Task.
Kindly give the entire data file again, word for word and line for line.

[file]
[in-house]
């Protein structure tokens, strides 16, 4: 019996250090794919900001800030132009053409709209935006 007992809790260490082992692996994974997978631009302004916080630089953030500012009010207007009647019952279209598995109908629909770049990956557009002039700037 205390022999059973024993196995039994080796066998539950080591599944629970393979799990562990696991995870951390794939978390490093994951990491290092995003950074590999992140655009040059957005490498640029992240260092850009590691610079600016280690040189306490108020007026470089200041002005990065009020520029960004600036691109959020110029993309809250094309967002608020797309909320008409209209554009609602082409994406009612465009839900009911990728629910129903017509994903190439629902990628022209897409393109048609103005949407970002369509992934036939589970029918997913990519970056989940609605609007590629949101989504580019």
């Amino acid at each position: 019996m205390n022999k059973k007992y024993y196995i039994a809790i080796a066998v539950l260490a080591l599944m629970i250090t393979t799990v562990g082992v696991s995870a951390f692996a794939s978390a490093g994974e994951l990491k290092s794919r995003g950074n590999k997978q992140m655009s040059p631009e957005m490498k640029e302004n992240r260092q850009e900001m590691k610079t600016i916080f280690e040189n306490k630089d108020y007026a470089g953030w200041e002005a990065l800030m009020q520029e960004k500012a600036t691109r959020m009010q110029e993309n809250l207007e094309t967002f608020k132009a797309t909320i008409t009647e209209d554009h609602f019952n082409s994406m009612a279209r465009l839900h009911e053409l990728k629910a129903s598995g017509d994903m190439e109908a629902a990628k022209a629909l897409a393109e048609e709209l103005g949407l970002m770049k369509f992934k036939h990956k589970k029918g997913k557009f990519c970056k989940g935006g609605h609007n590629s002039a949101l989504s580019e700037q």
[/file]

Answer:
[in-house]
């Protein structure tokens, strides 16, 4: 019996250090794919900001800030132009053409709209935006 007992809790260490082992692996994974997978631009302004916080630089953030500012009010207007009647019952279209598995109908629909770049990956557009002039700037 205390022999059973024993196995039994080796066998539950080591599944629970393979799990562990696991995870951390794939978390490093994951990491290092995003950074590999992140655009040059957005490498640029992240260092850009590691610079600016280690040189306490108020007026470089200041002005990065009020520029960004600036691109959020110029993309809250094309967002608020797309909320008409209209554009609602082409994406009612465009839900009911990728629910129903017509994903190439629902990628022209897409393109048609103005949407970002369509992934036939589970029918997913990519970056989940609605609007590629949101989504580019």
């Amino acid at each position: 019996m205390n022999k059973k007992y024993y196995i039994a809790i080796a066998v539950l260490a080591l599944m629970i250090t393979t799990v562990g082992v696991s995870a951390f692996a794939s978390a490093g994974e994951l990491k290092s794919r995003g950074n590999k997978q992140m655009s040059p631009e957005m490498k640029e302004n992240r260092q850009e900001m590691k610079t600016i916080f280690e040189n306490k630089d108020y007026a470089g953030w200041e002005a990065l800030m009020q520029e960004k500012a600036t691109r959020m009010q110029e993309n809250l207007e094309t967002f608020k132009a797309t909320i008409t009647e209209d554009h609602f019952n082409s994406m009612a279209r465009l839900h009911e053409l990728k629910a129903s598995g017509d994903m190439e109908a629902a990628k022209a629909l897409a393109e048609e709209l103005g949407l970002m770049k369509f992934k036939h990956k589970k029918g997913k557009f990519c970056k989940g935006g609605h609007n590629s002039a949101l989504s580019e700037q």